281 in fourteen days afterward,

150
the Moon comes to Virgo

10lm 1211 1510
11

25/1
and Libra, which are the 1211

81 130 opposite signs to Pisces 13

211

1010 and Aries; and then she 14118 41 410 differs almost four times as

15

1710 much in rising; namely, 17

4011

3511
one hour and about fifteen 2710
minutes later every day or 191 100
night than the former,while 20 2310 2011
she is in these signs. The 2.9 7jo

17/1
annexed table shews the

23/8

2011
daily mean difference of 24

24/1
the Moon's rising and set-
ting on the parallel of Lon-260 130

561
don, for 28 days; in which

911 000 time the moon finishes her.

6.
9

140

50 43 37 32 28 24 20 18 17 22 30 39 47 56 5 8 12 15 16 17 16 15 11 15 14 13

7 58

461

16m

110 1410

30/1
25/1

171

22

2010

310 1610 2910

25

30/1 401

2610

27 28100

conds upon the Sun every day; so that a sideral day contains only 23 hours 56 minutes of mean solar time ; and a natural or solar day 24 hours. Hence 12 sideral hours are one minute 58 seconds shorter than 12 solar hours.

III.

period round the ecliptic, and gets 9 degrees into PLATE the same sign from the beginning of which she set out. Thus it appears by the table, that when the Moon is in me and she rises an hour and a quarter later every day than she rose on the former; and differs only 28, 24, 20, 18 or 17 minutes in setting. But, when she comes to * and op, she is only 20 or 17 minutes later in rising; and an hour and a quarter later in setting.

278. All these things will be made plain by putting small patches on the ecliptic of a globe, as far from one another as the Moon moves from any point of the celestial ecliptic in 24 hours, which at a mean rate is* 133 degrees; and then, in turning the globe round, observe the rising and setting of the patches in the horizon, as the index points out the different times on the hour-circle. A few of these patches are represented by dots at () 1 2 3, &c. on the ecliptic, Fig. III. which has the position LUI when Aries rises in the east; and by the dots 0123, &c. when Libra rises in the east, at which time the ecliptic has the position EU v8: making an angle of 62 degrees with the horizon in the latter case, and an angle of no more than 15 degrees with it in the former; supposing the globe rectified to the latitude of London.

279. Having rectified the globe, turn it until the patch at 0, about the beginning of * Pisces in the half LUI of the ecliptic, comes to the eastern side of the horizon; and then, keeping the ball steady, set the hour-index to XII, because that hour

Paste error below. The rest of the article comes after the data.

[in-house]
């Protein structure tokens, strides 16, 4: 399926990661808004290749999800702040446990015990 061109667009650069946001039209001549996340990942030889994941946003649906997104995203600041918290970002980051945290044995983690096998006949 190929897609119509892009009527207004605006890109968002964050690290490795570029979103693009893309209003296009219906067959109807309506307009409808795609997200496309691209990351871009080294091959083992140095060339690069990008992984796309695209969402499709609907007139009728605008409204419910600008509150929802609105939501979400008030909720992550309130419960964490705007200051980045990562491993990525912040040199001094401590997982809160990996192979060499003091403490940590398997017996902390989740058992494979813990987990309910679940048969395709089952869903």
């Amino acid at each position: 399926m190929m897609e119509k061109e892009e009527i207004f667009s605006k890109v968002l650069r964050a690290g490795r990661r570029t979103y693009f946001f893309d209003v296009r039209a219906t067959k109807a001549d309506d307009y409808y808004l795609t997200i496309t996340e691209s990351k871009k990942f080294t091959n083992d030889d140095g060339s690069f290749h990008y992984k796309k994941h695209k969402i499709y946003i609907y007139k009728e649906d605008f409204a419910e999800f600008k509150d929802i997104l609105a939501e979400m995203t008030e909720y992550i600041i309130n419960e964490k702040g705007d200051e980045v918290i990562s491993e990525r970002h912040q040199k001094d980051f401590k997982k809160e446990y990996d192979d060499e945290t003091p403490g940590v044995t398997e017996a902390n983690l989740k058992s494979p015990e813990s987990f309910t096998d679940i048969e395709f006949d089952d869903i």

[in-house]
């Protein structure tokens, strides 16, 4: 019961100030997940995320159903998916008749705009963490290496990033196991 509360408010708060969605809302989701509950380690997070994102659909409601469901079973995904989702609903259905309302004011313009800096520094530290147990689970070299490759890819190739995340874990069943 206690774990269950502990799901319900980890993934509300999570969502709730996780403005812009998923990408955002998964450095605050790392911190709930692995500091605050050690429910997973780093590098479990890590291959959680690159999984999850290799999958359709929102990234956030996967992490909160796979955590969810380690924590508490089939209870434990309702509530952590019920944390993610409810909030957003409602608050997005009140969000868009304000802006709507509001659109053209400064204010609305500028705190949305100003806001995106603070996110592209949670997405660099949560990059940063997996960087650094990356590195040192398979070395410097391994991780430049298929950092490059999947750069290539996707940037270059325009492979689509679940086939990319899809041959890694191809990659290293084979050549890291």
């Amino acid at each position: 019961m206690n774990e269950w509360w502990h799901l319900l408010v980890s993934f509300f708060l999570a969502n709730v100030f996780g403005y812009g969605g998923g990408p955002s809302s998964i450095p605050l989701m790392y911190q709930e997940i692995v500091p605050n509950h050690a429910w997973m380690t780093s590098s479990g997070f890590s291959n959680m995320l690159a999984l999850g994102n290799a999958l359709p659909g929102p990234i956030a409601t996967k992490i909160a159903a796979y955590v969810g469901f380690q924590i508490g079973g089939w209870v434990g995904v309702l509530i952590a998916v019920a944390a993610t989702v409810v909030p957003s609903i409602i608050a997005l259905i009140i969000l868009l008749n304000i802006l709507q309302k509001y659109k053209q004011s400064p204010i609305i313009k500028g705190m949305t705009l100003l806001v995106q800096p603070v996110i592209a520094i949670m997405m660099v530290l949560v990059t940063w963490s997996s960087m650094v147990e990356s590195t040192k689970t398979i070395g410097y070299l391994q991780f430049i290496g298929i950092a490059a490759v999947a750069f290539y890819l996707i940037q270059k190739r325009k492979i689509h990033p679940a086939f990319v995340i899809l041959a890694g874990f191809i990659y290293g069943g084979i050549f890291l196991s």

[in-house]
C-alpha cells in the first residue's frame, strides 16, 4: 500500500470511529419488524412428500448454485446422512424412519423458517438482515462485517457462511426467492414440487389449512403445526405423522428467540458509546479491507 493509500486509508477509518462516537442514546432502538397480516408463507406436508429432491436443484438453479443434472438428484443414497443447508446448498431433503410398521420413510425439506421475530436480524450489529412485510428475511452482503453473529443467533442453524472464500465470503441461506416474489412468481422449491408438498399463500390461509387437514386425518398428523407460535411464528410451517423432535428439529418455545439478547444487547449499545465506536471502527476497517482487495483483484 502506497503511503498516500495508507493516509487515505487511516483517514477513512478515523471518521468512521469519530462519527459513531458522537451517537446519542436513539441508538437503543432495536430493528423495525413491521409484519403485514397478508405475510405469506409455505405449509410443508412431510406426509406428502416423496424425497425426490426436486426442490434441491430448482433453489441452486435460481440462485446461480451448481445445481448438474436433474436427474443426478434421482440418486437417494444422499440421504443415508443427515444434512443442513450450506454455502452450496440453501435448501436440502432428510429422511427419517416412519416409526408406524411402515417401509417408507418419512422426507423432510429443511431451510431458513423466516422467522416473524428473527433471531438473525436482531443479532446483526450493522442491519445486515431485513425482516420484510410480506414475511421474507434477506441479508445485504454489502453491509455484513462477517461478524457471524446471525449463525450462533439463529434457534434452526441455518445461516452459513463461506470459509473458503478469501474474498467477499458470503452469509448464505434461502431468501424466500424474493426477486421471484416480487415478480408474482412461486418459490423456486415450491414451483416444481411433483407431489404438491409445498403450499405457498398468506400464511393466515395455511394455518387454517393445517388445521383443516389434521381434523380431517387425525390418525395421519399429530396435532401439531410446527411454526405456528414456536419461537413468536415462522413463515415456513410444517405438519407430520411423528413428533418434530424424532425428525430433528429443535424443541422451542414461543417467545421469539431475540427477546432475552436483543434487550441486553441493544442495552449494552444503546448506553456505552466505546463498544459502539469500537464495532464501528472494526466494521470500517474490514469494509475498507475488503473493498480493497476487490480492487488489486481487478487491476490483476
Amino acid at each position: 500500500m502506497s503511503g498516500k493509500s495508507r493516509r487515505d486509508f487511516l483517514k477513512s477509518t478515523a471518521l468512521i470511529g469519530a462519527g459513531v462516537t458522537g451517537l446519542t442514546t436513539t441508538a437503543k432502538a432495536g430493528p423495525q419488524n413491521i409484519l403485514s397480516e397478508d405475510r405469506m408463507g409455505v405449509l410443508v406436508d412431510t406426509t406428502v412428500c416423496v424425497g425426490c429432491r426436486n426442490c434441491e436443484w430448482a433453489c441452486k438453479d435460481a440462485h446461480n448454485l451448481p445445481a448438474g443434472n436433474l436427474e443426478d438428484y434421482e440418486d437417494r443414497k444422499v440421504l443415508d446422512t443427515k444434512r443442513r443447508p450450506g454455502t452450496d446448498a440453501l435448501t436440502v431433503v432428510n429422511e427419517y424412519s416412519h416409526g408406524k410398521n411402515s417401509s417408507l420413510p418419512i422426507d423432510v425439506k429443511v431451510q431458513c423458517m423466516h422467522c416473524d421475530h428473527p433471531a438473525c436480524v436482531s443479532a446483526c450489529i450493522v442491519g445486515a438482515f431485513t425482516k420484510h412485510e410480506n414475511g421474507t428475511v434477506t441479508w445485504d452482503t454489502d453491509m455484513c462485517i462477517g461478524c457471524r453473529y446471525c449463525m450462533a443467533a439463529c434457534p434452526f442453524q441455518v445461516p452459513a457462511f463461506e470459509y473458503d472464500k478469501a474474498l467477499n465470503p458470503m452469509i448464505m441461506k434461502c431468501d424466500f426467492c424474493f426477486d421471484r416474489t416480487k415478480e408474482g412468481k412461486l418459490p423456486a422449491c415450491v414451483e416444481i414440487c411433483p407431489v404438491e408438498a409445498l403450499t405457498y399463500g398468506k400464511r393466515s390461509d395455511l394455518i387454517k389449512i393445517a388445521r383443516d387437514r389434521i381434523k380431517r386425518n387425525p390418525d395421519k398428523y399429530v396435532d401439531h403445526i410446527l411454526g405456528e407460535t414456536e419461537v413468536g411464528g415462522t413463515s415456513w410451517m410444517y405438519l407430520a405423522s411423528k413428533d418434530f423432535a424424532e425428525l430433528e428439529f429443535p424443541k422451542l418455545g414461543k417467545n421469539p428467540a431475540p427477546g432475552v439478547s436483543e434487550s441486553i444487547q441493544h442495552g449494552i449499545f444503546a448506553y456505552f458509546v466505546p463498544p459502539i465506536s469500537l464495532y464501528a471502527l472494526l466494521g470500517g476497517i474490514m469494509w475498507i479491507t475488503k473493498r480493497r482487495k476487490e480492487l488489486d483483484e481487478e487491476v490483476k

may perhaps be more easily remembered than any other. Then turn the globe round westward, and in that time, suppose the patch 0 to have moved thence

* The Sun advances almost a degree in the ecliptic in 24 hours, the same way that the Moon moves ; and therefore the Moon by advancing 134 degrees in that time, goes little more than 12 degrees farther from the Sun than she was on the day before.

to 1, 134 degrees, while the Earth turns once round its axis, and you will see that I rises only about 20 minutes later than 0 did on the day before. Turn the globe round again, and in that time suppose the same patch to have moved from 1 to 2; and it will rise only 20 minutes later by the hour-index than it did at 1 on the day or turn before. At the end of the next turn suppose the patch to have gone from 2 to 3 at U, and it will rise 20 minutes later than it did at 2, and so on for six turns, in which time there will scarce be two hours difference; nor would there have been so much, if the 6 degrees of the Sun's motion in that time had been allowed for. At the first turn the patch rises south of the east, at the middle turn due east, and at the last turn north of the east. But these patches will be 9 hours in setting on the western side of the horizon, which shews that the Moon's setting will be so much retarded in that week in which she moves through these two signs. The cause of this difference is evident ; for Pisces and Aries make only an angle of 15 degrees with the horizon when they rise; but they make an angle of 62 degrees with it when they set. As the signs Taurus, Gemini, Cancer, Leo, Virgo, and Libra, rise successively, the angle increases gradually which they make with the horizon, and decreases in the same proportion as they set. And for that reason, the Moon differs gradually more in the time of her rising every day while she is in these signs, and less in her setting : after which, through the other six signs, viz. Scorpio, Sagittary, Capricorn, Aquarius, Pisces, and Aries, the rising difference becomes less every day, until it be at the least of all, namely, in Pisces and Aries.

280. The Moon goes round the ecliptic in 27 days 8 hours: but not from change to change in less than 29 days 12 hours: so that she is in Pisces and Aries at least once in every lunation, and in some lunations twice.